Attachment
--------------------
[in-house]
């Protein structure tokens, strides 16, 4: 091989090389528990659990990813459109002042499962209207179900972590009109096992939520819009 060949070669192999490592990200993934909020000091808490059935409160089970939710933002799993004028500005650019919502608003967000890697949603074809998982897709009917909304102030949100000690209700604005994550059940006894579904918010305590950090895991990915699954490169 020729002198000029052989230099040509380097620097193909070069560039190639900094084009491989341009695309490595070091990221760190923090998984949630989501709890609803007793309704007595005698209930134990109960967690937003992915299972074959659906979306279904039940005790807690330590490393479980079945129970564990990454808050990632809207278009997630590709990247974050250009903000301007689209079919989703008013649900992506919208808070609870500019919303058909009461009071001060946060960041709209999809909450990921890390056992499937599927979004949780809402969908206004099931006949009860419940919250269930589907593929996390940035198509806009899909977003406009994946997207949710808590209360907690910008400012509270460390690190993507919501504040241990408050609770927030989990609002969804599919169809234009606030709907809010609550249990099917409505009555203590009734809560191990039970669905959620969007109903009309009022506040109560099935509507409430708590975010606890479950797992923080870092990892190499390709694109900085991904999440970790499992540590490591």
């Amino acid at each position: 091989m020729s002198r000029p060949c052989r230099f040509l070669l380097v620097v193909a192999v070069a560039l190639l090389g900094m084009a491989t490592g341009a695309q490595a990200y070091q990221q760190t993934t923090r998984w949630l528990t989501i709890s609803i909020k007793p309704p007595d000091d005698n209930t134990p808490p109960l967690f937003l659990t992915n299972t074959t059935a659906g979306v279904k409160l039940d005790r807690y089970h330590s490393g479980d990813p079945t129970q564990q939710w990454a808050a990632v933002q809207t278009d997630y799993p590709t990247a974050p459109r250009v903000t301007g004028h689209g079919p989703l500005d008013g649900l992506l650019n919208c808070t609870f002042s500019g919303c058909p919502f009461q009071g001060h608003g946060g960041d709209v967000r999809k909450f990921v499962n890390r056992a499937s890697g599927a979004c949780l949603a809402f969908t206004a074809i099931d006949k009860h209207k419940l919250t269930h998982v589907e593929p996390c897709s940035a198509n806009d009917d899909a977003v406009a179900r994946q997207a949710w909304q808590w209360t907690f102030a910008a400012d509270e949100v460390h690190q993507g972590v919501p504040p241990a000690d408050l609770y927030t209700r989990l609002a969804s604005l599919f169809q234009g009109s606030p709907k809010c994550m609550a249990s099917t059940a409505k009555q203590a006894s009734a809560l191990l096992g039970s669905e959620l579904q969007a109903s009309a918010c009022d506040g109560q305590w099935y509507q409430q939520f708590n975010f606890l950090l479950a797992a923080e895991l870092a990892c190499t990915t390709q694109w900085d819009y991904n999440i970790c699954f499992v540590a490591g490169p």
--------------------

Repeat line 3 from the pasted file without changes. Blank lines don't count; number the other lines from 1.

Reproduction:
């Amino acid at each position: 091989m020729s002198r000029p060949c052989r230099f040509l070669l380097v620097v193909a192999v070069a560039l190639l090389g900094m084009a491989t490592g341009a695309q490595a990200y070091q990221q760190t993934t923090r998984w949630l528990t989501i709890s609803i909020k007793p309704p007595d000091d005698n209930t134990p808490p109960l967690f937003l659990t992915n299972t074959t059935a659906g979306v279904k409160l039940d005790r807690y089970h330590s490393g479980d990813p079945t129970q564990q939710w990454a808050a990632v933002q809207t278009d997630y799993p590709t990247a974050p459109r250009v903000t301007g004028h689209g079919p989703l500005d008013g649900l992506l650019n919208c808070t609870f002042s500019g919303c058909p919502f009461q009071g001060h608003g946060g960041d709209v967000r999809k909450f990921v499962n890390r056992a499937s890697g599927a979004c949780l949603a809402f969908t206004a074809i099931d006949k009860h209207k419940l919250t269930h998982v589907e593929p996390c897709s940035a198509n806009d009917d899909a977003v406009a179900r994946q997207a949710w909304q808590w209360t907690f102030a910008a400012d509270e949100v460390h690190q993507g972590v919501p504040p241990a000690d408050l609770y927030t209700r989990l609002a969804s604005l599919f169809q234009g009109s606030p709907k809010c994550m609550a249990s099917t059940a409505k009555q203590a006894s009734a809560l191990l096992g039970s669905e959620l579904q969007a109903s009309a918010c009022d506040g109560q305590w099935y509507q409430q939520f708590n975010f606890l950090l479950a797992a923080e895991l870092a990892c190499t990915t390709q694109w900085d819009y991904n999440i970790c699954f499992v540590a490591g490169p």